The Mariners’ Kyle Seager is Finally Appreciated But Still Underrated

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The hot corner is arguably the hardest position to play on the baseball diamond. Whether you’re fielding screaming line drives hit down the line, charging soft bunts and throwing on the run, or making the longest throw to first in the infield, a third baseman needs a very unique and complete set of skills. Add in the expectation of being one of the best hitters on the team, and very few can do this job better than Seattle Mariners third baseman Kyle Seager.

Despite being selected for his first All-Star Game and winning the American League Gold Glove Award at third last year, Seager is not a household name. He is often overshadowed even on the Mariners by second baseman Robinson Cano, rightfielder and designated hitter Nelson Cruz, and starting pitcher Felix Hernandez. 

Seager doesn’t mind being in the shadows, though. “I definitely prefer to be under the radar,” he said before a recent game. “Some guys kind of enjoy the spotlight, but that’s never been my personality. I’ve always liked to get in, do the work I need to do, and go about my business.”

Besides Seager’s award-worthy fielding, his bat is a key cog in the Mariners’ lineup in the fifth spot. In an impressive year in 2014, which saw the Mariners barely miss the playoffs, Seager batted .268 with 25 home runs and 96 RBI. 

Nearing this year’s All-Star break, Seager is hitting just under .260, and he has crushed 12 home runs, batted in 38 runs, and put up 16 doubles. His RBI and home run totals trail only Cruz on the Mariners. 

The team’s success last season was partially attributed to the addition of Cano, but Seattle struggled to find a consistent, productive designated hitter for the cleanup spot behind Cano. Enter free agent Nelson Cruz, the 2014 home run leader, who was selected as the American League’s starting DH in this year’s All-Star Game. 

“Cruz is a guy who pitchers don’t want to necessarily pitch to,” said Seager. “Hitting behind him is definitely good in the sense that you’re going to have guys on base, you’re going to get in good position to succeed.” 

And Seager will be in a position to make an impact in Seattle for years to come. Going into the 2014 offseason, he was eligible for salary arbitration, with three years left on his contract. Instead of potentially signing somewhere closer to his home in Concord, North Carolina, as some thought he would, Seager signed a seven-year, $100 million extension with Seattle that will keep him in the Pacific Northwest for much of his career, barring a trade. Seager’s hard work finally paid off after he earned just $425,000 in 2014.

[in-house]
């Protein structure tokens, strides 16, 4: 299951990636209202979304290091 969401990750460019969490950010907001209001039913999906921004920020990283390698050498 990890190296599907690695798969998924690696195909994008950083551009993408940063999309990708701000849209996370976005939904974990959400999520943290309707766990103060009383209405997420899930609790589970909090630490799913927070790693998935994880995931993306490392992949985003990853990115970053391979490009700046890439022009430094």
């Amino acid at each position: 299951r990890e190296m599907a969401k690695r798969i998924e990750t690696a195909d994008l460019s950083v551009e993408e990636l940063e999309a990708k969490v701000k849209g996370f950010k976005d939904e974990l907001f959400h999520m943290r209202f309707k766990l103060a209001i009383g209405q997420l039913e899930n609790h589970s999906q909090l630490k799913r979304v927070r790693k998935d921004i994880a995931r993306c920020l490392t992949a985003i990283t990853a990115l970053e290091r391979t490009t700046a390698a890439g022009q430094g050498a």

He grew up playing shortstop influenced by his baseball idol, Derek Jeter. Though Jeter retired last year and Seager is one of the many faces of the new generation, past and future overlapped at last year’s All-Star Game, when Seager had the chance to play with Jeter. 

”It’s pretty special,” said Seager of being selected an All-Star. “It puts everything into perspective when you’re out there playing with those other guys who have been doing this for so long and playing with guys you look up to. It was a very special experience.”

In his youth, Seager had long odds of reaching the majors, batting in the ninth spot as a designated hitter for the Kannapolis American Legion team in high school in 2004. After going undrafted in ’06, he decided to play baseball at the University of North Carolina. While there, Seager played with highly recruited second base prospect and current Mariners leftfielder Dustin Ackley. 

Seager was able to catch the eye of Mariners scouts who were there to recruit Ackley and his powerful left-handed bat. In the 2009 draft, the Mariners took Ackley with the second overall pick and took Seager in the third round. Seager made his Mariners debut in ’11 and was awarded the starting third base job at the beginning of the following season. He hasn’t looked back since.

He has already won awards many major leaguers only dream of. And he’s locked down third base for the Mariners while providing the power and skill to become indispensable in their lineup, all by age 27. He’s also managed to stay humble. “Everybody works so hard to get here,” Seager said of his time in the big leagues, “and when it finally comes true it’s a very special time.”

Photos: Lachlan Cunningham/Getty Images (fielding, gold glove), Otto Greule Jr/Getty Images (batting)

kyle seager mariners
kyle seager mariners